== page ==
12. Mr. K. K. Venugopal, learned counsel arguing for the petitioner, took me through the relevant provisions of the Central Excises and Salt Act and the Rules made thereunder, touching the rate of duty payable for aerated waters etc. According to Mr. K. K. Venugopal, the terms of the agreement between Messrs Spencer and Co. Ltd., and Messrs Modern Bakeries India Ltd., the provisions in the Central Excises and Salt Act and the Rules made thereunder, particularly, Rules 175-A, 175-B, and 175-E amply establish that Messrs Spencer and Co.. Ltd., are the manufacturers of the soft drink '77' and not Messrs Modern Bakeries India Ltd. To substantiate his contention in this regard, the learned counsel cited the decisions reported in Poona Bottling Co. and others v. Union of India and others, 1981 ECR 350; 1981 ELT 389; In re : Surat Bottling Co. Ltd., 1980 ELT 355 and In re : Punjab Breweries, Ltd., Chandigarh, 1980 ELT 475, which I will be considering in the subsequent paragraphs. Finally, the learned counsel submitted that Messrs Spencer and Co. Ltd., are the manufacturers of '77' and therefore they are entitled to exemption as per the Notification. Messrs Spencer and Co. Ltd., are neither agents nor bottles for Messrs Bakeries India Ltd.

13. Mr. K. N. Balasubramaniam, learned counsel appearing for the respondents contended that Messrs Spencer and Co. Ltd. are only bottlers for Messrs Modern Bakeries India Ltd. and cannot be classified as manufacturer as per the definition under Section 2(f) of the Act, and therefore, the petitioner-company are not entitled to the exemption claimed.

14. The agreement between Messrs Modern Bakeries India Ltd., and Messrs Spencer and Co. Ltd., inter alia states that Messrs Modern Bakeries India Ltd., are the sole manufacturers of the composition, the formula for which is an industrial secret of Messrs CPTRI, Mysore, from which a non-alcoholic beverage syrup is prepared which is used in the preparation of a non-alcoholic beverage for sale in bottles and other containers and in other forms or manners. Trade mark '77' is owned by Messrs. Modern Bakeries India Ltd. Messrs Modern Bakeries India Ltd., have the exclusive right to prepare and sell the composition and the syrup. Messrs Modern Bakeries India Ltd., will sell and deliver to Messrs Spencer and Co. Ltd., the composition. The bottler, viz. Messrs Spencer and Co. Ltd., shall make advance payment for each consignment of the composition by a crossed demand draft only. Messrs Modern Bakeries India Ltd., reserve to themselves the right to produce and sell the beverages in the territory of the bottler either by themselves or may appoint one or more bottlers for the whole or part of the territory. Messrs Spencer and Co. Ltd., must abide by the conditions and directions of Messrs Modern Bakeries India Ltd., in respect of the composition, syrup and bottling the same under the trade name '77'.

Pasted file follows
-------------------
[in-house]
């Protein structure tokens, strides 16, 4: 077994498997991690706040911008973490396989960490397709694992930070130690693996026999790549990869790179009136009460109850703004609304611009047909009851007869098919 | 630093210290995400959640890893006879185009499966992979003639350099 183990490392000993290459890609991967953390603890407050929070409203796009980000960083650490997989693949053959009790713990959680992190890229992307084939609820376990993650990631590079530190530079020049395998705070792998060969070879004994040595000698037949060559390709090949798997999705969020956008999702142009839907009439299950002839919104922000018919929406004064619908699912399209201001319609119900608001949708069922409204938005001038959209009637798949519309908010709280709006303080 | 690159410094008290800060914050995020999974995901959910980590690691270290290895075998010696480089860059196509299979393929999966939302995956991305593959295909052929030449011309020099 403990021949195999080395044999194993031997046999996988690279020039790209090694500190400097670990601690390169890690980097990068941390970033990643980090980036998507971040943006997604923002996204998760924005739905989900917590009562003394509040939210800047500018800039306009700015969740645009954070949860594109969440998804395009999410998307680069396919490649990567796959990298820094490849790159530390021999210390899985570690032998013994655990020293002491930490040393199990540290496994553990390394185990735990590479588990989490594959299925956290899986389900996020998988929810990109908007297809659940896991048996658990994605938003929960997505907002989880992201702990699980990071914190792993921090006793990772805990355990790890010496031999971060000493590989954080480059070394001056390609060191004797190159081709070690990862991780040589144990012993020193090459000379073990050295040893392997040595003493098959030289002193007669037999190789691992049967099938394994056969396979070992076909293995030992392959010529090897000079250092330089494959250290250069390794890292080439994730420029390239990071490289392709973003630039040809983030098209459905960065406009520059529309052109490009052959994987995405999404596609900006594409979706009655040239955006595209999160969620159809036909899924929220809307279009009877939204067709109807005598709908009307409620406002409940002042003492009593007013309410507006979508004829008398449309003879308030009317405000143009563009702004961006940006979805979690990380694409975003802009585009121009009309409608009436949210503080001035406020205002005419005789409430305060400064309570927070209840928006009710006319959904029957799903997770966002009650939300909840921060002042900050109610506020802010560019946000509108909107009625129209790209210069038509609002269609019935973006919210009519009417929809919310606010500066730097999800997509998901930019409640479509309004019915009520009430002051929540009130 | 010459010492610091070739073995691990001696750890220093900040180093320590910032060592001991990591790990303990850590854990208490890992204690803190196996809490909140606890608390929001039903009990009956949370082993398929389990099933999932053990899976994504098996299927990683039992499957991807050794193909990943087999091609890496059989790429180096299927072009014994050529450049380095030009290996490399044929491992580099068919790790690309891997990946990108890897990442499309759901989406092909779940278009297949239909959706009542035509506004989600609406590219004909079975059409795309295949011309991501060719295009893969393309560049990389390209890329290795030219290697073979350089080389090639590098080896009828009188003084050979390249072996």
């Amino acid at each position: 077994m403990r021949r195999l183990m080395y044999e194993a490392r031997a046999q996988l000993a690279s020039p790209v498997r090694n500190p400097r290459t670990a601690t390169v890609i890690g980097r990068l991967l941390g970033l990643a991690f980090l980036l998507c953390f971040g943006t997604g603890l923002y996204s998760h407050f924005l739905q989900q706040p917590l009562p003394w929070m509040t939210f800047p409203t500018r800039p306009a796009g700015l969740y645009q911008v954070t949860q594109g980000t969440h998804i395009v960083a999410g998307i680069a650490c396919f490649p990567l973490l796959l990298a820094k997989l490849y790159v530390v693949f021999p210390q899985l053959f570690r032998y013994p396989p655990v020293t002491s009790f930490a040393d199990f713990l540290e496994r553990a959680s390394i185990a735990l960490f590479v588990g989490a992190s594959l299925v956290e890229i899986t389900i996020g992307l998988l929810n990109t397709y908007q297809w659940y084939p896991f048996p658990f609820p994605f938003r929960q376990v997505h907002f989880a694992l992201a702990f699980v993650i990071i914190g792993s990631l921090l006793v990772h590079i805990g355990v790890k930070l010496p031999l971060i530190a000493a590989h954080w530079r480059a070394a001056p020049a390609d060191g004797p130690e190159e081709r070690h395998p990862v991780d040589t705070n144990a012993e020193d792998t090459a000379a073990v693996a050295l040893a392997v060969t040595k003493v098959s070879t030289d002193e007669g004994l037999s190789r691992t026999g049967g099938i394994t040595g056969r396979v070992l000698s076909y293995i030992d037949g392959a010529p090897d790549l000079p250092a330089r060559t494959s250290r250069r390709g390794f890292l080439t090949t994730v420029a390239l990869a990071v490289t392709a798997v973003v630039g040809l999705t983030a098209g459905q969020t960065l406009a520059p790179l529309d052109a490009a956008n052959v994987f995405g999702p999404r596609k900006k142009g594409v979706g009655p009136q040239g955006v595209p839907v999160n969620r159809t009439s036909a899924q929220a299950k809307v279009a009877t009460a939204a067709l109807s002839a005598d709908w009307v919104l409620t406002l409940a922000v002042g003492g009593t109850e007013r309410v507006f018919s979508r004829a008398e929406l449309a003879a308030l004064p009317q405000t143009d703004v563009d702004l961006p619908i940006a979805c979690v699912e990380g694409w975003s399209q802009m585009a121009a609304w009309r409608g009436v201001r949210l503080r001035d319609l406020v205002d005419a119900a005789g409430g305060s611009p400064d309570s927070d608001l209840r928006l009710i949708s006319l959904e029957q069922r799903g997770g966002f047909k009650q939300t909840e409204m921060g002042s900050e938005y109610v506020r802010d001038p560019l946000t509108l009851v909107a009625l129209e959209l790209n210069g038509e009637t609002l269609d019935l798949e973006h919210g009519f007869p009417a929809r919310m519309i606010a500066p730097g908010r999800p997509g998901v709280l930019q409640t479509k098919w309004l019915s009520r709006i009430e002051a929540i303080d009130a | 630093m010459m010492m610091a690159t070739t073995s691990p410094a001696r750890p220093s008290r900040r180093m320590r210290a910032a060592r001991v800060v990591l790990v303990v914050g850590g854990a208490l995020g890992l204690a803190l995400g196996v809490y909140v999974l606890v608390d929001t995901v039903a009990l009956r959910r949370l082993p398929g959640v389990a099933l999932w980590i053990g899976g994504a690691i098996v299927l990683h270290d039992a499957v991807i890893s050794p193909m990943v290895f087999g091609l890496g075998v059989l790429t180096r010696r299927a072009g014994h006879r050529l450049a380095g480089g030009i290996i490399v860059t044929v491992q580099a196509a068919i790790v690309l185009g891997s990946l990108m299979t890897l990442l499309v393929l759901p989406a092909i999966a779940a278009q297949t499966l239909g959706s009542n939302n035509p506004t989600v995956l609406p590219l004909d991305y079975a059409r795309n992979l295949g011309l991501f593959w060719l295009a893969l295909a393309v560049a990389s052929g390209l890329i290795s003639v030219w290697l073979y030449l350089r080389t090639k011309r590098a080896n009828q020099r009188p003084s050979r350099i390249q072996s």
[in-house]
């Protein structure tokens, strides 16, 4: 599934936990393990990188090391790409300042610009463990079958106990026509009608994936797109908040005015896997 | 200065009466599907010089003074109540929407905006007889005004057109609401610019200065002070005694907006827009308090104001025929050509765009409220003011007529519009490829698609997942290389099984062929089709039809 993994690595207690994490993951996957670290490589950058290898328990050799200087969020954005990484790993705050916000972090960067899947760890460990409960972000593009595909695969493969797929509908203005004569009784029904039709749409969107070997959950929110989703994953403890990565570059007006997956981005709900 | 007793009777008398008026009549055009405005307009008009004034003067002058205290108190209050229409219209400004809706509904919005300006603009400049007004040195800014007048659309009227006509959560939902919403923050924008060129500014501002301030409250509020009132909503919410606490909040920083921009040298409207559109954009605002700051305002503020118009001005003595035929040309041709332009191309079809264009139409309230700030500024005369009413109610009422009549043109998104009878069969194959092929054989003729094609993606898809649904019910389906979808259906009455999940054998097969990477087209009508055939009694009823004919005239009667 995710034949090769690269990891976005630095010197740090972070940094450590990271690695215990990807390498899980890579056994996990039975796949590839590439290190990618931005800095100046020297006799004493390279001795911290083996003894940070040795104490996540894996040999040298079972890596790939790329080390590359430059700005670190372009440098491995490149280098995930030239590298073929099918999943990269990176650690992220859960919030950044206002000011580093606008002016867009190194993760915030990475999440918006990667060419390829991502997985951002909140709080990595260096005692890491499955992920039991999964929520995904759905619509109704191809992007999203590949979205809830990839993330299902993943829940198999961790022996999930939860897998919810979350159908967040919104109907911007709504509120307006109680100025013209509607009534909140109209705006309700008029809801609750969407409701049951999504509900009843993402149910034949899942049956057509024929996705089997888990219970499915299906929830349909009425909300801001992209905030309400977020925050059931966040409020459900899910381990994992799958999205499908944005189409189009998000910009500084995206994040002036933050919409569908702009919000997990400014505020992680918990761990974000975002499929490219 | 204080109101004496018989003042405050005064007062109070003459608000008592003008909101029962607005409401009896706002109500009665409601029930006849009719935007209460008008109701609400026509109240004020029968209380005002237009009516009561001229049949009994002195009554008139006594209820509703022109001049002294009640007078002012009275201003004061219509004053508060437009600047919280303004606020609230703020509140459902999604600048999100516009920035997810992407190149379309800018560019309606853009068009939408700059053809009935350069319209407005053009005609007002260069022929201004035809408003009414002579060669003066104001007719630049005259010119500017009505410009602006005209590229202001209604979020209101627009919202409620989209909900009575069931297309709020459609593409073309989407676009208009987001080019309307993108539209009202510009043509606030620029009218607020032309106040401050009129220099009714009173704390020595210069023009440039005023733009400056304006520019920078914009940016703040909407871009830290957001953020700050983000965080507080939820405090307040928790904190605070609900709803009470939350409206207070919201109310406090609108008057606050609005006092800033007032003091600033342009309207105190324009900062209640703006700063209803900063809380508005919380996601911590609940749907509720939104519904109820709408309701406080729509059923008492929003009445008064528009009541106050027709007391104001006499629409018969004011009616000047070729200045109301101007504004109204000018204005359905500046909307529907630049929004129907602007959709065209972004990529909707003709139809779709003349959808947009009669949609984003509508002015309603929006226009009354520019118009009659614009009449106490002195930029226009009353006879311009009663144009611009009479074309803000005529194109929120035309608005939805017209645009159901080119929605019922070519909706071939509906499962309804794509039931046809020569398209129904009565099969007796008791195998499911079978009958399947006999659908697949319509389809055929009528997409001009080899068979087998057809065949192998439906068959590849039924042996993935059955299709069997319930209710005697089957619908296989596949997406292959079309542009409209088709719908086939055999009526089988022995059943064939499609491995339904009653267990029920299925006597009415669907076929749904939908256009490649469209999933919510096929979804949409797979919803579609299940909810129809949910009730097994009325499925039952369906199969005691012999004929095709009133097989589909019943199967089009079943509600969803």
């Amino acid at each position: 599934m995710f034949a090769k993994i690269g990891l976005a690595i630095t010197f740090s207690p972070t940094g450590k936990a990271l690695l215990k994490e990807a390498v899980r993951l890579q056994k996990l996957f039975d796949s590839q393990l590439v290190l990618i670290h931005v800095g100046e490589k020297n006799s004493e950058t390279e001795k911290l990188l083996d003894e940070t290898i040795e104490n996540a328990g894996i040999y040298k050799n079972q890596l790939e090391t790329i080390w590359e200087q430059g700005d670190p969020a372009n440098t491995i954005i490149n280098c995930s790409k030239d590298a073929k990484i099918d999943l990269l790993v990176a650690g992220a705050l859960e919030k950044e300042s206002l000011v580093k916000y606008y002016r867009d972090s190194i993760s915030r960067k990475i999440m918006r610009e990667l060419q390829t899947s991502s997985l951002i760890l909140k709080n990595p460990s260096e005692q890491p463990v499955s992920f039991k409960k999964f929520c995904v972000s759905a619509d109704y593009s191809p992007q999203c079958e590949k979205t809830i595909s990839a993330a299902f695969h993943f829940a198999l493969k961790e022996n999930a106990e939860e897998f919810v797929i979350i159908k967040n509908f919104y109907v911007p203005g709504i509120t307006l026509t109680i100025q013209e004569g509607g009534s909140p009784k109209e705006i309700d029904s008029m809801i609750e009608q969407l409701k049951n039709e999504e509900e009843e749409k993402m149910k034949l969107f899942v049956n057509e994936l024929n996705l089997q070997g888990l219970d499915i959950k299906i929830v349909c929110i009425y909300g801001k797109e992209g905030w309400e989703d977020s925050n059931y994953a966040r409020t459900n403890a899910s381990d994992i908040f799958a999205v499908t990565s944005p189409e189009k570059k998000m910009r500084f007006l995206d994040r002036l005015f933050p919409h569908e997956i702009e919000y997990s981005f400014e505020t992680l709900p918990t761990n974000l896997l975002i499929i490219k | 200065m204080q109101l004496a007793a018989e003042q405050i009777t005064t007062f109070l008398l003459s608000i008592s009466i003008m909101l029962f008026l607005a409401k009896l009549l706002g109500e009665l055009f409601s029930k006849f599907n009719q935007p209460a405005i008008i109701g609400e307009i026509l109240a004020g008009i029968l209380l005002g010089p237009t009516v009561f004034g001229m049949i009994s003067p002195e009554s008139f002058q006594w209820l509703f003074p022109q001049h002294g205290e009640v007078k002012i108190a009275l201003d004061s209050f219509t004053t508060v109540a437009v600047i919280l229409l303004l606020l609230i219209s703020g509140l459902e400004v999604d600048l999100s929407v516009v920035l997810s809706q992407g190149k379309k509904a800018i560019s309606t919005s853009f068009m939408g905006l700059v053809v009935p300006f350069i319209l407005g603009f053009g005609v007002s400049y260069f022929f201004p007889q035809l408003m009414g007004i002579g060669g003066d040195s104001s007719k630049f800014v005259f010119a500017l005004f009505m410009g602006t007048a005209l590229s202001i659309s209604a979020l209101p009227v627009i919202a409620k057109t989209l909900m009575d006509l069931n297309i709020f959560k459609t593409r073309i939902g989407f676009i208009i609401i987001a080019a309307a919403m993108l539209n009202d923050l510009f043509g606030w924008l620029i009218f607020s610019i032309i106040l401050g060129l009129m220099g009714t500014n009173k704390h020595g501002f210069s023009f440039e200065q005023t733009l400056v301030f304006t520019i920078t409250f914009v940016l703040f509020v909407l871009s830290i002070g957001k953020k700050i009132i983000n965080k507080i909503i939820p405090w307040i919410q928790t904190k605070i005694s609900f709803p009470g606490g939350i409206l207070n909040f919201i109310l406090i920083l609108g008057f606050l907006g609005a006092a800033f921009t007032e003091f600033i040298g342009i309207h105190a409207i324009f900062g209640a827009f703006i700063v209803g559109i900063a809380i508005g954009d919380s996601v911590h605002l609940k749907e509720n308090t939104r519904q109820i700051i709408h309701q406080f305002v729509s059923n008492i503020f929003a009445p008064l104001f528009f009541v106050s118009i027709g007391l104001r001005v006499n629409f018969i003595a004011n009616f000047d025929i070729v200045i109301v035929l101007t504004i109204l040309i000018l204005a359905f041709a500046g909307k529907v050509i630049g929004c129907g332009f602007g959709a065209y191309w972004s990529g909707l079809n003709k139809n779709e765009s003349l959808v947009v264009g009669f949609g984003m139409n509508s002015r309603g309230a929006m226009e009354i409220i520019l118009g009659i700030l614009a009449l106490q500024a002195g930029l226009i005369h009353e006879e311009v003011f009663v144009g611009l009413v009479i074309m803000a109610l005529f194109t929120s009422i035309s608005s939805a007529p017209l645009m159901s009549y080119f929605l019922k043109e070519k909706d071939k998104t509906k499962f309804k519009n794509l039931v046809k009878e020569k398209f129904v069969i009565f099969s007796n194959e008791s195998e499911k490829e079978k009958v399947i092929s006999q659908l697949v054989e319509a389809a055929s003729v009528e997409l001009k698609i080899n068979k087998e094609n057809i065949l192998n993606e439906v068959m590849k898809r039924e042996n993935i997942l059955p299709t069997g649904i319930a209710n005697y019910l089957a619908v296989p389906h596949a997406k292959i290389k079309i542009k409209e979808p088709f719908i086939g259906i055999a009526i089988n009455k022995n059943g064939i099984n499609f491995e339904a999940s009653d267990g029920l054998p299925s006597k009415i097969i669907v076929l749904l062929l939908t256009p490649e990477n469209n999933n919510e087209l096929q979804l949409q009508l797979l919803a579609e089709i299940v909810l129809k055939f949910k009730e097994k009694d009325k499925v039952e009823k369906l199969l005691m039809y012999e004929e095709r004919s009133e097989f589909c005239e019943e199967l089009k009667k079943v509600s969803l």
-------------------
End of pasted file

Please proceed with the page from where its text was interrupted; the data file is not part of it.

15. Thus, on a reading of the whole agreement it is clear that Messrs Spencer and Co. Ltd., are the sole manufacturers of the bottled beverage '77' and that the composition, which is one of the ingredients, is supplied by Messrs Modern Bakeries India Ltd., subject to various restrictions and conditions, since Messrs Modern Bakeries India Ltd., want to preserve the trade name '77' to themselves and also reserve to themselves the right to distribute the same in the named territories. This will not mean Messrs Spencer and Co. Ltd., are only bottlers for Messrs Modern Bakeries India Ltd., and that Messrs Modern Bakeries India Ltd., are the real manufacturers of the beverage '77'. On the other hand, the agreement clearly spells out that Messrs Spencer and Co. Ltd., are the purchasers of the composition for making the drink '77' after adding various ingredients to form the drink, Messrs Modern Bakeries India Ltd., has nothing to do with such preparation, nor have they anything with the selling and realising profits therefrom by Messrs Spencer and Co. Ltd.